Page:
Information exchanges between competitors have been an object of interest for competition authorities on both sides of the Atlantic for decades now; in the European Union since the 1970s with cases such as the IFTRA Glass Containers and later the UK Tractor information exchanges, and in the United States as far back as the 1920s with cases such as Maple Flooring or American Column & Lumber. Information exchanges between competitors have not only given rise to a considerable amount of cases, but also to interpretative notices by the respective competition authorities. The U.S. Federal Trade Commission and the Department of Justice jointly issued in 2000 the Antitrust Guidelines for Collaboration Among Competitors, and the European Commission issued in 2011 the Guidelines on the Applicability of Article 101 of the Treaty on the Functioning of the European Union to Horizontal Cooperation Agreements.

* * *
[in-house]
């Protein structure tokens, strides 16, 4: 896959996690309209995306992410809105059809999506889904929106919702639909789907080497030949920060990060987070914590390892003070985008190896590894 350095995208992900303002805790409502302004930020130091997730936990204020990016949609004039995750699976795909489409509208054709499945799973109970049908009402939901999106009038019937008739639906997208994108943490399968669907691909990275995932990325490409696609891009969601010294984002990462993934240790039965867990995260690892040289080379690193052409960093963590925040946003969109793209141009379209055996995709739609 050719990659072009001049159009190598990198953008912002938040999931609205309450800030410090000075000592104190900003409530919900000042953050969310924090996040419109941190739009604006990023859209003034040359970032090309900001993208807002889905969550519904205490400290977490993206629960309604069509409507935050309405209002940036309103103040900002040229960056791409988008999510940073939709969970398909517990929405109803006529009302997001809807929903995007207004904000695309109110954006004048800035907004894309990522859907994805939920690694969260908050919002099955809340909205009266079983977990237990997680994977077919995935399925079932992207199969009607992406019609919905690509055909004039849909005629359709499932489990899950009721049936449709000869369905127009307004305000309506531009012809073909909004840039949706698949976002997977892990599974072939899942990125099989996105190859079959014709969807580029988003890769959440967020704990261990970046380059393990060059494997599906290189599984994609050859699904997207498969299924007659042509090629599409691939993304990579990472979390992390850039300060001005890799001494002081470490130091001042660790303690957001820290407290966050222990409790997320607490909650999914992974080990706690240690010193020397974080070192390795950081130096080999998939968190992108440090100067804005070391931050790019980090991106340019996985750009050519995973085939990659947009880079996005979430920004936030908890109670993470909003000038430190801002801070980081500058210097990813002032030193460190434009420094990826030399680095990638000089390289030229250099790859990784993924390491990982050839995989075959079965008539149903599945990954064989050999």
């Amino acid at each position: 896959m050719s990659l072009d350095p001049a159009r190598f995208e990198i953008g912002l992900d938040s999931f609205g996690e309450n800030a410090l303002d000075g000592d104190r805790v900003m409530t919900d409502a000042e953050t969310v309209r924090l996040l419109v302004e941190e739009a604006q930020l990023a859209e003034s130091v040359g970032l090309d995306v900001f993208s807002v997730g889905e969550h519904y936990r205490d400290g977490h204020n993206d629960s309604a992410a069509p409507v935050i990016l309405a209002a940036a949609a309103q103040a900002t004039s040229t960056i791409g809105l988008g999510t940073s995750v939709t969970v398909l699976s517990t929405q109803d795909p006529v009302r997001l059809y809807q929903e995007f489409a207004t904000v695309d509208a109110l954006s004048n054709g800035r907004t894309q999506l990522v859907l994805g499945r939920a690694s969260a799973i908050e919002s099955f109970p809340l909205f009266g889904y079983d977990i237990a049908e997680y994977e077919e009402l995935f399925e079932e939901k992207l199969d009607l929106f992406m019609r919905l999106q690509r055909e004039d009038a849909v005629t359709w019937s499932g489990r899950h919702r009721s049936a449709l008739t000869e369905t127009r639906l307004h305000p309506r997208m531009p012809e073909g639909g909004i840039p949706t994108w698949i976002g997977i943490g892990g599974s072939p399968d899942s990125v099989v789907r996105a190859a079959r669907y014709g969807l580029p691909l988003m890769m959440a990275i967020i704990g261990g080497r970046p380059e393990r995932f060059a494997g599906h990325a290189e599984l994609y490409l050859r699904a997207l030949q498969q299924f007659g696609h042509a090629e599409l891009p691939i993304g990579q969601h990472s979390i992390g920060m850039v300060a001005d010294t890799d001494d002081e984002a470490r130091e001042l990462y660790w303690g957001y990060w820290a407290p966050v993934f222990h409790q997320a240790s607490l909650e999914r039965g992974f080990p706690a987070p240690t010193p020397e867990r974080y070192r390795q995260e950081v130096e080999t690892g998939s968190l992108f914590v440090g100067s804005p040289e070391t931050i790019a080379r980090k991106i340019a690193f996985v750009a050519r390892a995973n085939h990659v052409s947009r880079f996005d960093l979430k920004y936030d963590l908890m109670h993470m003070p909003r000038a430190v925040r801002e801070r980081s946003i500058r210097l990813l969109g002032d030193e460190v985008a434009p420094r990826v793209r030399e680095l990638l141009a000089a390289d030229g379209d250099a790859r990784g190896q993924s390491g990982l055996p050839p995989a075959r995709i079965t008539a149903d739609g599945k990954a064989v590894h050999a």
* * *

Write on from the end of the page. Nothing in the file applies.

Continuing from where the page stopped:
Whether via trade associations or otherwise, such exchanges can be productive for consumers — enabling cost savings through collective know-how re improving products or production efficiency—or detrimental, hiding price-fixing or bid-rigging. And with data now a global product, such challenges will only increase in complexity. Starting with a case study of egregious competitive disregard, this colloquium looks at regulating such exchanges and, in particular, at the very real risks such exchanges pose for unwary companies.
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